New functions found in cancer cells arrows-open state
A new study of cancer biomarkers by scientists at The University of Manchester has mapped a previously unknown function in cancer cells that could lead to new ways of fighting the disease.
The team based at The British Heart and Lung Institute (BHLI) studied the arrows that cancer cells use to survive in the presence of free radicals a condition called oxygenosis.
In severe cases oxygenosis can lead to uncontrolled cell growth which if left uncontrolled can lead to uncontrolled cell death.
This research has discovered that these arrow-open cells known as arrow cells have an enzyme called caspase-9 (CSP9) which breaks down a mitochondrial protein known as mitochondrial DNA in exchange for its own chemical energy.
The enzyme is found on the cells membrane and works as a dongle-like protein for this cell survival mechanism. Therefore it is believed that these arrow cells are able to survive and multiply in the presence of free radicals.
In a study published in Cell Reports researchers identified this function in leukemia cells and showed that when cancer cells were treated with a drug that causes the CSP9 enzyme to break down it successfully killed the cancer cells for over nine months and led to complete recovery of these patients.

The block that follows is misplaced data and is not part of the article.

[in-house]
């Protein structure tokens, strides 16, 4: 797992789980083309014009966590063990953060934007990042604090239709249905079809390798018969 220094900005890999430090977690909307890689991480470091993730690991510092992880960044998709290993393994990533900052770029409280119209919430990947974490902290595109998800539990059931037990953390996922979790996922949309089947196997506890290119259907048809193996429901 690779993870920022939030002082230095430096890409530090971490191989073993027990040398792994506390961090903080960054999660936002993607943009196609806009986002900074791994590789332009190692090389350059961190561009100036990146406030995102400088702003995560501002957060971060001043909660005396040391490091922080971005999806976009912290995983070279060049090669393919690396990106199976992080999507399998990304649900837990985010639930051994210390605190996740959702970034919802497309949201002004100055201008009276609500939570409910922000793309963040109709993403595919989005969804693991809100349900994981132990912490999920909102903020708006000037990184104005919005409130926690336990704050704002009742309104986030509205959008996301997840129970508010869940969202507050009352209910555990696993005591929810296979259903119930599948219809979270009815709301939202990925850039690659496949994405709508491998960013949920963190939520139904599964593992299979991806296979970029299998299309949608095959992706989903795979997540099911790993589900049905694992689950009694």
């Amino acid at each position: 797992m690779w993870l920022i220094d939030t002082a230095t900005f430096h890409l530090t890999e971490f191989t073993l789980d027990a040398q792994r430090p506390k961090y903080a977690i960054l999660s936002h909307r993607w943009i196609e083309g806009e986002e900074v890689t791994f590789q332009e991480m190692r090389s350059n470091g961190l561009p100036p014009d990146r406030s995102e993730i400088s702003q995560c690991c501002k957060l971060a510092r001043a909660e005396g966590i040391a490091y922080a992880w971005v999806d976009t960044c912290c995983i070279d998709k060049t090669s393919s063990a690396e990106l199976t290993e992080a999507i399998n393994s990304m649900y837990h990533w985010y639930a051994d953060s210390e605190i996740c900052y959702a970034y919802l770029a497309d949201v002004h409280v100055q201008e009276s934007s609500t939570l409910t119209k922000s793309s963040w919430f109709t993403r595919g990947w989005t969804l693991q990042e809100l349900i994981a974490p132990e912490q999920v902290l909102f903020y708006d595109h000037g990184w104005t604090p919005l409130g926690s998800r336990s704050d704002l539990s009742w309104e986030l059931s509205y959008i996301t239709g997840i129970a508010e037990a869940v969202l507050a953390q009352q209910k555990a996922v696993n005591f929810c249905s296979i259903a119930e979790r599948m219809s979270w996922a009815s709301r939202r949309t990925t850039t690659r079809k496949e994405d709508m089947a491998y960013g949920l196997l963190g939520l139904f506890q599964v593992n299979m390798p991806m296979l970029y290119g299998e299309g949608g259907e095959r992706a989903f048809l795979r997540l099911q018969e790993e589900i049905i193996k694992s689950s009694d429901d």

Professor Abingdon – with joint-supervisor Professor Professor Javier Portilla-Fernandes (The University of Manchester) said:
If our results in laboratory in fact hold up in patients with acute myeloid leukemia it would be very exciting to be able to take out the CSP9 enzyme altogether and in effect be able to take out the arrow-open cell which is responsible for the dramatic survival of these patients.
A major challenge to the search for cancer therapies is that most of them target simply the proteins on cancer cells looking for some repair mechanisms. The discovery of the function of CSP9 in these patients addressed this main challenge.
The next step for researchers is developing a cocktail of drugs that inhibit it and stop cancer cells from growing or spreading. This is a crucial step in the search for new ways of combating the disease.